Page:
As unto the Lord

Discussion in 'General Baptist Discussions' started by Thousand Hills, Apr 26, 2012.

  1. Thousand Hills

    Thousand Hills
    Expand Collapse
    Active Member

    Joined:
    Oct 3, 2010
    Messages:
    1,488
    Likes Received:
    4
    Colossians 3:22-25 22 Bondservants, obey in all things your masters according to the flesh, not with eyeservice, as men-pleasers, but in sincerity of heart, fearing God. 23 And whatever you do, do it heartily, as to the Lord and not to men, 24 knowing that from the Lord you will receive the reward of the inheritance; for[a] you serve the Lord Christ. 25 But he who does wrong will be repaid for what he has done, and there is no partiality.

    I have always took this passage to mean that everything you do, do it as your doing it for the Lord. This has always been my thought when it comes to any job I've ever had. I always try to do my best to provide the best service and put forth my best effort/product. Of course I'm fallen, and make mistakes, but generally I'm not only working for a paycheck so to speak but trying my best to work hard for the Lord, and do what I do with integrity.

    Regarding the now closed thread about church crowds at restaurants, I think I am a bit naive at times to think that my server should put forth the same effort whether they size me up and anticipate a 10% tip or a 40% tip. This goes the same for any business interaction, I would hope that we as Christians hold ourselves to a higher standard, although we realize that the world may not see things this way.

    In the thread about the church crowd at restaurants this statement was made by a poster.

    This struck me as odd, and I ask is this sentiment okay or acceptable for Christian business men/women?
     
  2. Tom Bryant

    Tom Bryant
    Expand Collapse
    Active Member

    Joined:
    Apr 13, 2006
    Messages:
    4,439
    Likes Received:
    0
    There are some jobs you don't want as a business man.

    I think once you take a job, as a believer you must do well both for your business sake and, more importantly, for the testimony of Christ. But you don't have to take every job.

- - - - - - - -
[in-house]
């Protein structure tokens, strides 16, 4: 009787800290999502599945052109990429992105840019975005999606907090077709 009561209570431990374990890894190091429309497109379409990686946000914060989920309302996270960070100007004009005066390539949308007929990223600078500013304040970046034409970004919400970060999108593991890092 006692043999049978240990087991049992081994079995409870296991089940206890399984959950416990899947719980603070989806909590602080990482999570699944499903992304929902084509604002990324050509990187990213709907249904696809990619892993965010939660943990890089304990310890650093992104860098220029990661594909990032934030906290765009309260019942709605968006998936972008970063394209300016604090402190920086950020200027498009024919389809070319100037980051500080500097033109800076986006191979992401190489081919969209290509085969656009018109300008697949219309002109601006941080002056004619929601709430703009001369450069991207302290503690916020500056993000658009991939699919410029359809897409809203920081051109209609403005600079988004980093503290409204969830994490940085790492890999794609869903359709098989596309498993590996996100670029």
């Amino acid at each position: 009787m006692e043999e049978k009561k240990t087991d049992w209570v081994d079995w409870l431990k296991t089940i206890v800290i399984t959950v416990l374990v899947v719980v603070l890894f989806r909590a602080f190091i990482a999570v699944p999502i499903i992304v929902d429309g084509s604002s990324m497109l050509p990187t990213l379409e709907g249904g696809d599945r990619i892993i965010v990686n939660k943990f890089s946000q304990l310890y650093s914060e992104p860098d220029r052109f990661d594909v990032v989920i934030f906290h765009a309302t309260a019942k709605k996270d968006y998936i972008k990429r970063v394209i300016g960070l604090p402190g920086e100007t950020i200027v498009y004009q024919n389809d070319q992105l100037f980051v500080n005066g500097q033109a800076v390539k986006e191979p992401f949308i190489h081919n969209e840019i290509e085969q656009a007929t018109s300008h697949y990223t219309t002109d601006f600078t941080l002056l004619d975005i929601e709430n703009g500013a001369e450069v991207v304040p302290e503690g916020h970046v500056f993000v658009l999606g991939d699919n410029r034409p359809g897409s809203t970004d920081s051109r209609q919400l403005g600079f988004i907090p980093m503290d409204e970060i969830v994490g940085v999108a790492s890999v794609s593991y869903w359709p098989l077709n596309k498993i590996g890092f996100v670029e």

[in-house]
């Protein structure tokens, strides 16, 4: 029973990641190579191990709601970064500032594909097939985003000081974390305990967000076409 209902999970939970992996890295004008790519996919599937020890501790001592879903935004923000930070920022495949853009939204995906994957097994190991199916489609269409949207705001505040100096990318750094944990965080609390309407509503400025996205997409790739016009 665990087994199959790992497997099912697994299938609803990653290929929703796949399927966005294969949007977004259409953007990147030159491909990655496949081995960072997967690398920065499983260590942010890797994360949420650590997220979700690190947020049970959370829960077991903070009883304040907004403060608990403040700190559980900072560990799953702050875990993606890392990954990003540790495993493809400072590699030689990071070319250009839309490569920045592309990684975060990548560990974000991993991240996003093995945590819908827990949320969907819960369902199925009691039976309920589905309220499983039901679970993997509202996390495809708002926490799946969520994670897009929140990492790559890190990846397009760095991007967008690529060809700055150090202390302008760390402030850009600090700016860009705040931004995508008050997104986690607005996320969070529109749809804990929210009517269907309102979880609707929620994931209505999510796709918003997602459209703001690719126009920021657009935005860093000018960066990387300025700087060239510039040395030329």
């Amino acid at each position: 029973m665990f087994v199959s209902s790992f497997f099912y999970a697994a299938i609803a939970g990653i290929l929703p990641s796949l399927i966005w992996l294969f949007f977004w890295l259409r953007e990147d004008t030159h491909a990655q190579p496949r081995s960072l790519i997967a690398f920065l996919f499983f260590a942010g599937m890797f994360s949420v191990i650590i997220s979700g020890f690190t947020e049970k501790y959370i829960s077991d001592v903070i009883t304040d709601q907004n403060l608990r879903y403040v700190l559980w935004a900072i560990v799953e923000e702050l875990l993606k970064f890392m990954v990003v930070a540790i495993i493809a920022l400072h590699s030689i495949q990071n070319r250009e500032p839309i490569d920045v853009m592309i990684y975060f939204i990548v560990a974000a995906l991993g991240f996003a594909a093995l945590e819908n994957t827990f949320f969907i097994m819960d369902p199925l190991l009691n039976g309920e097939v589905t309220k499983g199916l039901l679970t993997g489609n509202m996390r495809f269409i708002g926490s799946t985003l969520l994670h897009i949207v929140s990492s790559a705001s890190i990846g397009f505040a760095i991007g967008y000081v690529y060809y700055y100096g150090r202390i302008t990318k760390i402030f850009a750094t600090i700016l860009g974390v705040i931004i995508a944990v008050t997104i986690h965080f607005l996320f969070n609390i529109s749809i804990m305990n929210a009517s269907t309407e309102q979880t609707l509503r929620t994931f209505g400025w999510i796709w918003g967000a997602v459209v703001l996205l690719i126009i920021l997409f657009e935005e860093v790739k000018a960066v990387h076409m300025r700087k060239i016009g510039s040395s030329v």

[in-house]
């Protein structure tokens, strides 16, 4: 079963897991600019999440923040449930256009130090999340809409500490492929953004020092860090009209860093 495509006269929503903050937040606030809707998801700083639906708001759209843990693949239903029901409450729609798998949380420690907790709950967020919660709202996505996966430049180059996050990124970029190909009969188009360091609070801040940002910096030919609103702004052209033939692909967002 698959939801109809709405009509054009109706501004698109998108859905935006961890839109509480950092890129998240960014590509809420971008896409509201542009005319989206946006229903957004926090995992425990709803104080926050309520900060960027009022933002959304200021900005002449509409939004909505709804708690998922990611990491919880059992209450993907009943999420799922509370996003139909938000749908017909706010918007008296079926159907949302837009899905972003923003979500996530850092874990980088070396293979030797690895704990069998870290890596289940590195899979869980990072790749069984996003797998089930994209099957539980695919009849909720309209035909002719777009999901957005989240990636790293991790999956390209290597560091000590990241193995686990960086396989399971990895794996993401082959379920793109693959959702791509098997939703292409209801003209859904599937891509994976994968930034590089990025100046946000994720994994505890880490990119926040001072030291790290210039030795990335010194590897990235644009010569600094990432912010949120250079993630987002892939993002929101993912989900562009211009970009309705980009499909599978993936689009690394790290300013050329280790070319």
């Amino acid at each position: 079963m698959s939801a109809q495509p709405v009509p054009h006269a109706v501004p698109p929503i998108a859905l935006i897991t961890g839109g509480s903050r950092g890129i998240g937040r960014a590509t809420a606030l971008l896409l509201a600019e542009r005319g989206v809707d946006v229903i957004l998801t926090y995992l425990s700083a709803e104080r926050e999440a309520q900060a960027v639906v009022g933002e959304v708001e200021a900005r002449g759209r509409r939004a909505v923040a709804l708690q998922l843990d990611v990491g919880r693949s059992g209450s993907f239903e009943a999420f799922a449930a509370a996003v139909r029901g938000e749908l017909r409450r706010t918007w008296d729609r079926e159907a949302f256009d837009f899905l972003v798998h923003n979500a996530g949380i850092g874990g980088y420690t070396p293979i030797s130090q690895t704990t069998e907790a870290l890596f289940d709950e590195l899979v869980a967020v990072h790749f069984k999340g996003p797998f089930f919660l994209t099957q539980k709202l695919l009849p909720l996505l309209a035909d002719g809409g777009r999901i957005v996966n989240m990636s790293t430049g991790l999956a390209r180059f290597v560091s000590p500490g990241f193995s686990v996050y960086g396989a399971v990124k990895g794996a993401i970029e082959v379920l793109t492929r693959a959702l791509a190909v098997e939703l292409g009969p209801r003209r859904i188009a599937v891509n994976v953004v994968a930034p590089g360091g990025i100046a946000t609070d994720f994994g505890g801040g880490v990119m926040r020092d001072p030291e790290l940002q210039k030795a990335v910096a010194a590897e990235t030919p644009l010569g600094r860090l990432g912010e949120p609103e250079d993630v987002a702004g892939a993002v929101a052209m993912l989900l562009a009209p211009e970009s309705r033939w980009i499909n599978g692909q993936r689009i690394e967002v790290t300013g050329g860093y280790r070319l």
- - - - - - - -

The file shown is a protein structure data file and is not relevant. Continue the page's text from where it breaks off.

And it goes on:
3. agedman

    agedman
    Expand Collapse
    Well-Known Member

    Joined:
    Nov 4, 2011
    Messages:
    4,258
    Likes Received:
    187
    There are some situations in which a business and their service folks need to have a certain amount of understanding.


    For instance, to change the typical 1/4 hp condenser fan motor on a residential A/C unit will take a bit more than 30 minutes - that includes taking the old motor out, taking the new one off the shelf in the service van and installing it.

    To diagnose and do a final check on the system requires about another 1/4 to 1/2 hr. So, the whole bill will include an hour labor, materials, and a few minor expenses such as trip charge and tools.

    If the customer is a sweet old lady who has you sit down for tea and cookies while she chats about her sister and can't find the check book, a wise mechanic will either eat the extra expense and out of pocket pay the company, arrange the extra time be part of their morning break, or pad the bill to absorb the extra time on the job and charge for it.

    The believer's responsibility to the company is to be responsible for the customer satisfaction and to return a profit.

    A wise company will not only be a bit flexible when it comes to customer satisfaction, but also understanding of the worker's loyalty.

    To me it seems really stupid for the wait staff of a restaurant to be paid so very little when they have direct first hand contact with the customer.

    If they got paid like the typical HVAC tech (Texas - in the neighborhood of $18 per hour), there would be a whole lot more very satisfied customers and very pleased staff.
     
  4. Arbo

    Arbo
    Expand Collapse
    Active Member

    Joined:
    Dec 4, 2010
    Messages:
    3,942
    Likes Received:
    1
    Though I can understand the sentiment, the cold reality is that higher labor costs mean either higher prices or lower quality. Both bad for a business with a slim margin in a competitive market.
     

Share This Page

Loading...